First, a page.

Greenhouse winter cropping

If you would like advice from the Kitchen Garden editorial team, ask here. Steve, Emma or Tony will pop in with their best advice.

Moderators: KG Steve, Chantal, Tigger, peter

Elmigo
KG Regular
Posts: 487
Joined: Mon Mar 04, 2019 12:54 pm
x 323

Greenhouse winter cropping

Postby Elmigo » Sat Sep 26, 2020 2:27 pm

Dear Kitchen Garden Lovers,

I need your advice!

Last march I bought Bok Choy from a local farmer. It was grown locally. Knowing Bok Choy doesn't stay good for long, they must have grown it in the winter using a greenhouse with lights and a nice heating and climate system.

What crops can be grown in the winter inside the greenhouse? I'm thinking cauliflower or some other nice crops. Do I need a heating system or can it be done only using the greenhouse itself? Which other crops can be grown in winter?
0 x
Monika
KG Regular
Posts: 4255
Joined: Thu Jul 06, 2006 8:13 pm
Location: Yorkshire Dales
x 661

Re: Greenhouse winter cropping

Postby Monika » Sat Sep 26, 2020 4:54 pm

Elmigo, there was quite a discussion on this topic not so long ago and somebody cleverer than I will no doubt point you to this link in the archive, but I have certainly always found that the lack of light determines what to grow rather than the lack of heat. To me, even winter lettuce which its frost hardy always seems much tougher than succulent summer lettuce. But that might just be because we live further north and also higher up than many of the contributors to this forum.
1 x
User avatar
Primrose
KG Regular
Posts: 6930
Joined: Tue Aug 29, 2006 8:50 pm
Location: Bucks.
x 1417

Re: Greenhouse winter cropping

Postby Primrose » Sat Sep 26, 2020 5:48 pm

I think the answer is thst it,s going to be a struggle because as Monika says, light levels are so low. I would try Swiss chard. Giant Fordhook is a particularly robust variety and when small can be used as a salad leaf as well than a cooking vegetable like spinach. Winter Density lettuce might be worth a try but you'd need to be sowing these Immediately to give them a start while there,s still enough heat and light for germination. Endive (both flat leaved and frizzy varieties) are a salad I,ve managed to grow under cloches in a border in a mild winter.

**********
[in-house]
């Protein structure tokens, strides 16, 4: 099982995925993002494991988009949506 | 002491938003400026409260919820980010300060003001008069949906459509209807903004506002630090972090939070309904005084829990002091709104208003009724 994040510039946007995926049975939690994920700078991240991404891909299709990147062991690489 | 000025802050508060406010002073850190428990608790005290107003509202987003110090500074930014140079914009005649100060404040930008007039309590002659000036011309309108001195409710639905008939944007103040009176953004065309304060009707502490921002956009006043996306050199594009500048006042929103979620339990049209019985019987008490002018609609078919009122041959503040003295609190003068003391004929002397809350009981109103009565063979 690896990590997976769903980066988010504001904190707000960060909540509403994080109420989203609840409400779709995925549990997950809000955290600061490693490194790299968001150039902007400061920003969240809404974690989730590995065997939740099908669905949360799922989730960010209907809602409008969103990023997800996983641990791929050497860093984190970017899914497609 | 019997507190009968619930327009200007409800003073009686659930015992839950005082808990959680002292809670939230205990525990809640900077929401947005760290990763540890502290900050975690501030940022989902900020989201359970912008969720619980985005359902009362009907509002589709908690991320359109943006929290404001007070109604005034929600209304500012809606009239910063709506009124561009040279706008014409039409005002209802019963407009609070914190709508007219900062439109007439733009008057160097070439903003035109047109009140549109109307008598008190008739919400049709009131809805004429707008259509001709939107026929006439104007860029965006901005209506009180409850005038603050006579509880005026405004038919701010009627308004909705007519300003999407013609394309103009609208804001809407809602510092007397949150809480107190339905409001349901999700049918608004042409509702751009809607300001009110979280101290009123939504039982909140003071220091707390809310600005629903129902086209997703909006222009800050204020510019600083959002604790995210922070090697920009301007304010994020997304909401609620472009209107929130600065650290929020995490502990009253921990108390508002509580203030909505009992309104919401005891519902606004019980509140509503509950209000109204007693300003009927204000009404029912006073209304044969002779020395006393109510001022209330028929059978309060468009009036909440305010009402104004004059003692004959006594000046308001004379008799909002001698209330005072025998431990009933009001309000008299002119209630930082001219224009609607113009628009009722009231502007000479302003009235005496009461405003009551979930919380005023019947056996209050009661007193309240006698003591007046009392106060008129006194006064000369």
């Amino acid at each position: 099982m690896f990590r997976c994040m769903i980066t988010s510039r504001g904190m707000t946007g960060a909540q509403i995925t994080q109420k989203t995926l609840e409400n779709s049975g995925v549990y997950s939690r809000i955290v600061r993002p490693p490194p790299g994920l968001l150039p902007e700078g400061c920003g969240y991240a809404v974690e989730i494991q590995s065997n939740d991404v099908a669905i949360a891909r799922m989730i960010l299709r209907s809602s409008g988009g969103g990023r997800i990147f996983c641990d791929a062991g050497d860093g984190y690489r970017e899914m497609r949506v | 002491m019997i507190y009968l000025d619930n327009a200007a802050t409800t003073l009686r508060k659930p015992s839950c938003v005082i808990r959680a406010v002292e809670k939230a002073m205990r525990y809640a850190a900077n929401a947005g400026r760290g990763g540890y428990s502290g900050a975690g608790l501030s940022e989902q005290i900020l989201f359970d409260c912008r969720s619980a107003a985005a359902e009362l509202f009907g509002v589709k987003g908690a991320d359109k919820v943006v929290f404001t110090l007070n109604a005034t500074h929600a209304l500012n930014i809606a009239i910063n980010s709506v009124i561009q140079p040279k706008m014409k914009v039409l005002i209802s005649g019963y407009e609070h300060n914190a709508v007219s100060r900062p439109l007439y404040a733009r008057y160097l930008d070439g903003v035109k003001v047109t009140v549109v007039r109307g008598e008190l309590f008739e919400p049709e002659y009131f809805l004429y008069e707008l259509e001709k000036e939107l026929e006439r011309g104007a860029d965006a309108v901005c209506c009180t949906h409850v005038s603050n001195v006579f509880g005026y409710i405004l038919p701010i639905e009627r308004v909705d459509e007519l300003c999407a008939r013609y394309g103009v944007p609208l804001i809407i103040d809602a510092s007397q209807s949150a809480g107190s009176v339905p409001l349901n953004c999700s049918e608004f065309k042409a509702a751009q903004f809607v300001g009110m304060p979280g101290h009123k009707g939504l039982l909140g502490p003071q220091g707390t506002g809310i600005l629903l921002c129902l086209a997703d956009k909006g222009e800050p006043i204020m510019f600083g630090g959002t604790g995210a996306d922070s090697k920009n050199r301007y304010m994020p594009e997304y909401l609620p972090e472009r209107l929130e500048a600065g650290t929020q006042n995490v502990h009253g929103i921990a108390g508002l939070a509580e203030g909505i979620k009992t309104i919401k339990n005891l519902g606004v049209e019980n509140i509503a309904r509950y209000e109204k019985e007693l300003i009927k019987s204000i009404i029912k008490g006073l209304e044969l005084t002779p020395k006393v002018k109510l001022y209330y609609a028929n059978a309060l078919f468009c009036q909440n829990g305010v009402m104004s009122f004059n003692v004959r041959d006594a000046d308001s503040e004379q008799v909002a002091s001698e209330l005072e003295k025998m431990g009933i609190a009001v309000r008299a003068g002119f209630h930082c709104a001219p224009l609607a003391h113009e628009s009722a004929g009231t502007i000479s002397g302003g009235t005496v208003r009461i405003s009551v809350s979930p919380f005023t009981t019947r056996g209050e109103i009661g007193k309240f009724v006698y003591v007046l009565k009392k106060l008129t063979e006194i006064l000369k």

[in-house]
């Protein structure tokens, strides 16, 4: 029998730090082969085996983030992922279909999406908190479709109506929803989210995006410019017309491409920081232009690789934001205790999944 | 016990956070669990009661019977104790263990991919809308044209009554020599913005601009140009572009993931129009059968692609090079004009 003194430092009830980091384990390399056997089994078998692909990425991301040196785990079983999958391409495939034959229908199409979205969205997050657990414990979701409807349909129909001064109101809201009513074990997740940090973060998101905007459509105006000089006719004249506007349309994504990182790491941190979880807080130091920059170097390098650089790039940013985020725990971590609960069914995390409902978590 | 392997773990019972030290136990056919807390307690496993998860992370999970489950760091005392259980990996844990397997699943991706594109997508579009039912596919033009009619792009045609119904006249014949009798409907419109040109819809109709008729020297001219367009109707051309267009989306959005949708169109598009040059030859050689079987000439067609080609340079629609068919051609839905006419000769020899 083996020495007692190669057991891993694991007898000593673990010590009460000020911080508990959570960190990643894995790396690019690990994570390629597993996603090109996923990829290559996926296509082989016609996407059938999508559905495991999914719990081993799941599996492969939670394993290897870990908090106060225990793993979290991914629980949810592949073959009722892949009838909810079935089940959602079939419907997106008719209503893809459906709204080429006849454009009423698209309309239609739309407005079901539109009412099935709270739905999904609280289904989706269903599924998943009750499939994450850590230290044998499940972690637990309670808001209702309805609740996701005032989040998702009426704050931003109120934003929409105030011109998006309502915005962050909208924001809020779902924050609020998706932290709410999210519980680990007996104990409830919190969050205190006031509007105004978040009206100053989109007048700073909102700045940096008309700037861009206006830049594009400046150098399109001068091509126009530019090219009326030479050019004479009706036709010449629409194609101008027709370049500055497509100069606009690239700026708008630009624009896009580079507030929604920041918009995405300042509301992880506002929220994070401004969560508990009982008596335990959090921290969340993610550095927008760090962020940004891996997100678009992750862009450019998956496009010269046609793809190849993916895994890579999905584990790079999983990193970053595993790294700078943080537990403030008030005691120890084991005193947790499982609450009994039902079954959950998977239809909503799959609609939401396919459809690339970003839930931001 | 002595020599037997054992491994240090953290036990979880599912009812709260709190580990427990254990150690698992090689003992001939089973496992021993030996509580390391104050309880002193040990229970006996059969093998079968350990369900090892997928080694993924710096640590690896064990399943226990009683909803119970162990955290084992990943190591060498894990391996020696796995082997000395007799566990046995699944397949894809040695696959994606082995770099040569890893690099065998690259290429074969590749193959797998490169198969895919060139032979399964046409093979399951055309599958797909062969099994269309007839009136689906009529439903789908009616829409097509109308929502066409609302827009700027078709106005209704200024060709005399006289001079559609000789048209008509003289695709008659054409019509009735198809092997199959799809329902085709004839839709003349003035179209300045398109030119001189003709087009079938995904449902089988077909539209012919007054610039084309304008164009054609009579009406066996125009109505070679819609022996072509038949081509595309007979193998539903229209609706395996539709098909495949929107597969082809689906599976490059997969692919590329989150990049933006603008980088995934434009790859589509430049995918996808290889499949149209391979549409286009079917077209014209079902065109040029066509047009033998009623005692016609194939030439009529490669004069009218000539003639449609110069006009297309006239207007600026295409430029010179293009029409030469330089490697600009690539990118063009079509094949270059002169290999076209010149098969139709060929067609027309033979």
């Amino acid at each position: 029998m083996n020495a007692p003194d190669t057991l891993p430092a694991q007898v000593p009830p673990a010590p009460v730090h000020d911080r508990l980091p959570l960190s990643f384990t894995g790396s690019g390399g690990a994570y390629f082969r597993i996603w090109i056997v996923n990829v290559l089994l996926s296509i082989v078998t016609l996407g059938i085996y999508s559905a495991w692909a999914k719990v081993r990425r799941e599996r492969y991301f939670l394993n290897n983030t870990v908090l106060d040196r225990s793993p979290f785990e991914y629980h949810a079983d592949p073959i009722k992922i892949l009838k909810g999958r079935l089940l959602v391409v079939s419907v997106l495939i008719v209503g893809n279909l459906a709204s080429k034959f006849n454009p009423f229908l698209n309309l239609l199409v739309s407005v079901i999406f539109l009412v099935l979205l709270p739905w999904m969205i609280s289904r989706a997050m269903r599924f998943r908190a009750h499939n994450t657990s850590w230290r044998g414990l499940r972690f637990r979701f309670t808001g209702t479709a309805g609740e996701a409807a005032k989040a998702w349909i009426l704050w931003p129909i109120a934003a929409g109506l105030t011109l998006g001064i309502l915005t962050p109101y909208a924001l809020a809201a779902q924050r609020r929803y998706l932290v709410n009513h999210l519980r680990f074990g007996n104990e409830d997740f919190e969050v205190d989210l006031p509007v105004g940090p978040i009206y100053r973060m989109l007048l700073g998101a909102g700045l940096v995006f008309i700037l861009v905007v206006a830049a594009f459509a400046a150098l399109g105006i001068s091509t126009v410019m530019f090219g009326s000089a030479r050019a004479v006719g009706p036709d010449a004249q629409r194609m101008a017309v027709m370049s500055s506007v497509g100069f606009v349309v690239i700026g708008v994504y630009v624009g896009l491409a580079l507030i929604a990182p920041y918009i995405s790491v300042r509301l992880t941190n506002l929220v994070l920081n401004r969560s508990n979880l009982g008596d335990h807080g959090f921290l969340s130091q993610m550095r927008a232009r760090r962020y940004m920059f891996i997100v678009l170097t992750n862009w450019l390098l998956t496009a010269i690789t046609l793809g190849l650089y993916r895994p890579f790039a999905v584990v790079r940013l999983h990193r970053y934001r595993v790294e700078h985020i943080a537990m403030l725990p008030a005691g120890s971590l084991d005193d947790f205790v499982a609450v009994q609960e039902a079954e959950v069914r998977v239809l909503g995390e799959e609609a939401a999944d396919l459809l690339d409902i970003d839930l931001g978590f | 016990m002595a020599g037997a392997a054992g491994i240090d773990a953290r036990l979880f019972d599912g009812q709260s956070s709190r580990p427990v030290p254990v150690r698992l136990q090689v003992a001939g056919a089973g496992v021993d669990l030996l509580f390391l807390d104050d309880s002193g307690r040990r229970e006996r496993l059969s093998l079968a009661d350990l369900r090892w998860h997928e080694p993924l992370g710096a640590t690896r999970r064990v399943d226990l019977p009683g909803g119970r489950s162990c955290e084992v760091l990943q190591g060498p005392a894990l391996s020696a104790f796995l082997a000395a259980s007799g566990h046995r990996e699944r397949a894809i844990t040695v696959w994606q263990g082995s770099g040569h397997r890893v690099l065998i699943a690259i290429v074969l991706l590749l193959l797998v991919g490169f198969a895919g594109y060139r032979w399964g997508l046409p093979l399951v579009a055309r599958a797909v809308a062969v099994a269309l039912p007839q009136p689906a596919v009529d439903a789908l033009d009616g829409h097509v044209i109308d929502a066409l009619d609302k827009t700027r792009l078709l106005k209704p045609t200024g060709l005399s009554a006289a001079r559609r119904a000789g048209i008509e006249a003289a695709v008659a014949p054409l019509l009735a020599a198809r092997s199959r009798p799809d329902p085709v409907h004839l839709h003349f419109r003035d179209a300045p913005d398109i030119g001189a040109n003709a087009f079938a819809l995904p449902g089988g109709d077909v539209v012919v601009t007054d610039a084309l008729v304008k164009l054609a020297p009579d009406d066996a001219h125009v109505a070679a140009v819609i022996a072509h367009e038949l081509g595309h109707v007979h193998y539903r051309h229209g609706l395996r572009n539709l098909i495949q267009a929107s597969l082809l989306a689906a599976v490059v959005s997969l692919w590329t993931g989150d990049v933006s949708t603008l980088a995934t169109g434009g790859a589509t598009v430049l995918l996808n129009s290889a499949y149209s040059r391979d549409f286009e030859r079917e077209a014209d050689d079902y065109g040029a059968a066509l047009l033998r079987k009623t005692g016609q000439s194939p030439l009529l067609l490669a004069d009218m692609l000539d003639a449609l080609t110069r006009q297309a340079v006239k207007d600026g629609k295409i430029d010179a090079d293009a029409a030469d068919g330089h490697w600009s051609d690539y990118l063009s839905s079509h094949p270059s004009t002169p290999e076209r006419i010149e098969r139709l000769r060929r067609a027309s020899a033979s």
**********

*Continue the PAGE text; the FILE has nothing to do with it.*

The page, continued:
As an experiment ive got three Lovely little cabbages growing in an container which uNtil a couple of weeks ago was growing potatoes. I mixed in a lot of grass cuttings with the old compost and planted the cabbage seedlings. I think the decomposition if the grass has generated quite a lot of base heat as they compost down and this has given them a good start. I know you dont have any
grass cuttings but do you have any kitchen waste you could use in a similar way to give your late greenhouse seedlings a bit of a heat boost?
1 x
Westi
KG Regular
Posts: 4678
Joined: Thu Oct 30, 2008 4:46 pm
Location: Christchurch, Dorset
x 802

Re: Greenhouse winter cropping

Postby Westi » Sat Sep 26, 2020 8:38 pm

I'm unsure of your latitude Elmigo but I sowed Pak Choi in the tunnel beginning of last month & harvested one already (Got a few days of sunshine in the mix I know). Took a chance & sowed some more which are up & sturdy. They just bolt if too hot along with most of the Chinese brassica's so always fail outside in the summer - edible but not pretty. I have a friend with a proper greenhouse (Yep lots of greenhouse envy with her 1/2 bricked number with heating but no lights), who grew the biggest monsters & they were over wintered. If up enough & sturdy they just sit & grow again when opportunity allows even if just a wee window of sunshine then kind of stop again! Lights would definitely help but blows the cost!